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    Chapter Master Karak Norn Clansman's Avatar
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    Chaos Dwarf Sayings

    Do you have a proverb or mantra for the Chaos Dwarfs or their Hobgoblin henchmen? If so, be welcome to post it here and it will be added to the list! The goal is to eventually flesh out the verbal world of the Chaos Dwarfs to better grasp their enigmatic, greedy, ravenous, and above all cruel nature.

    The values and expectations of cultures can be glimpsed from their legends, their songs and their proverbs. Just like their songs do, the sayings of the mysterious Chaos Dwarfs reflects a worldview which to outsiders would appear twisted, fanatic and malevolent, if not downright evil to the very core.



    Chaos Dwarf Sayings

    1.
    "The weak's moan, the strong's throne."
    Meaning: Slavery, cruelty and the oppression of others is moral and right. This is an ingrained part of the Dawi Zharr psyche. Chaos Dwarfs believe that nothing great can truly be achieved without much suffering from lesser beings.


    2.
    "Like a volcanic eruption in an open-pit mine."
    Meaning: Something beautiful. Chaos Dwarfs detest nature and seek to dominate and ravage the landscape just as they do living creatures. The scars of industry are seen as positive and pleasing, as is fire, lava and smoke, even when dangerous to the Chaos Dwarfs themselves.


    3.
    "Thick like an Orc."
    Meaning: Someone stupid. This is a grave insult in Dawi Zharr society.


    4.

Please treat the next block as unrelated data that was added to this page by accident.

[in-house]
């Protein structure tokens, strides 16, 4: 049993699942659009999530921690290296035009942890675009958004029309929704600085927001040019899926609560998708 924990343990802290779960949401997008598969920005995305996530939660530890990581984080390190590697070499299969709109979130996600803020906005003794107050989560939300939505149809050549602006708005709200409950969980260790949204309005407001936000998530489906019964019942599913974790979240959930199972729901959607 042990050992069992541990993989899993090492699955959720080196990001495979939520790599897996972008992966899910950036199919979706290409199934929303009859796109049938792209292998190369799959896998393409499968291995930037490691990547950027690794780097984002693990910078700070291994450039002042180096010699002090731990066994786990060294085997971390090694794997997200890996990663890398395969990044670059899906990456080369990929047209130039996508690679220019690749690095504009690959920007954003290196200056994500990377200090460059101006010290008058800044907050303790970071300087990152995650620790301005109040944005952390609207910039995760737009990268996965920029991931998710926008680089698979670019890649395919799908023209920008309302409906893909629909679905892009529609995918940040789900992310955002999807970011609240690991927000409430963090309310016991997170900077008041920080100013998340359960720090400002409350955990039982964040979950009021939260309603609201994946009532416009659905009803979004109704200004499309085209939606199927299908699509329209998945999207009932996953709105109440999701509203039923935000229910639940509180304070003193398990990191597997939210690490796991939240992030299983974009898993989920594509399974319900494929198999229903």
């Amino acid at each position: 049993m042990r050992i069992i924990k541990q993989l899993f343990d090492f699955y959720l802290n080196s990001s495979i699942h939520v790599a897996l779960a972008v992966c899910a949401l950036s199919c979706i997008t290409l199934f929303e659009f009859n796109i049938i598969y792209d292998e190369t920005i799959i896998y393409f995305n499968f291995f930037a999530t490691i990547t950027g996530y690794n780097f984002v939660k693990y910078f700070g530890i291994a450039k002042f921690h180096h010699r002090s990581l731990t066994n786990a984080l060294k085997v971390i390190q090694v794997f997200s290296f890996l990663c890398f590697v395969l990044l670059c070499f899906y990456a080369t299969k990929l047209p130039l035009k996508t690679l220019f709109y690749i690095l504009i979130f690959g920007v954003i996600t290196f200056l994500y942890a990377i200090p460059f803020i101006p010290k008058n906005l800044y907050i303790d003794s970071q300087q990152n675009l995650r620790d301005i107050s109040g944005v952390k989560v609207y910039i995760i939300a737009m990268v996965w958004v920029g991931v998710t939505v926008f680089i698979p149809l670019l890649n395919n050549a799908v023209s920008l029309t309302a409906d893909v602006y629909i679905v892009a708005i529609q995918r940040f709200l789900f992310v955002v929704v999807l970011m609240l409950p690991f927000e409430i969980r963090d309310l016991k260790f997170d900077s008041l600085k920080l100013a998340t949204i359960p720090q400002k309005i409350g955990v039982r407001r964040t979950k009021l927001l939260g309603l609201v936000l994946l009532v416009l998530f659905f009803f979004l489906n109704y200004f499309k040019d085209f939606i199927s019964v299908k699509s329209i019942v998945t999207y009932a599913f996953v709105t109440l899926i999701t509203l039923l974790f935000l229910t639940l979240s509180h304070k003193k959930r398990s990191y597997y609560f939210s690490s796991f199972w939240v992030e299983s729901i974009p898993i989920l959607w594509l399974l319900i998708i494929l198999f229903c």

"As tall as his hat."
    Meaning: There are several different meanings for this common saying. Depending on circumstance and tone of voice, it could e.g. mean a capable or manly individual, or someone who is arrogant or ambitious. It could also be humiliating words accompanied by brutality to Hobgoblins or lesser slaves. Strict hierarchy means this proverb is virtually never meant negatively when speaking of Chaos Dwarfs of superior rank, at least not outside the leading caste of competing Sorcerer-Prophets.


    5.
    "Deeds so rash will see your ash."
    Meaning: Foolish, premature and rash decisions will often have devastating consequences. This is especially true in the unforgiving Dark Lands, and particularly so in the portion of Chaos Dwarf industry involving Daemonsmithing. Despite the hazardous use of Daemons in their materials, the Dawi Zharr empire was not founded on precipitant strategies, but rather on a methodical grind requiring centuries or even millenia to fruition.


    6.
    "Better count the skulls than the heads of Goblins."
    Meaning: Slaves are a worthless rabble. It is futile to attempt any exact census of slave populations, even local ones toiling in quarries and mines. Their numbers are so large, and the constant death toll so huge, that it is considered folly by Chaos Dwarfs to count every slave. Indeed, Dawi Zharr scribes often gather estimates of the influx of fresh slaves, and deduct from this the rather rough numbers of dead slaves. By intervals the slave census begins afresh with a sweeping estimate inspection to clean out the records. Slaves are less than dirt, why should you care to count their every head?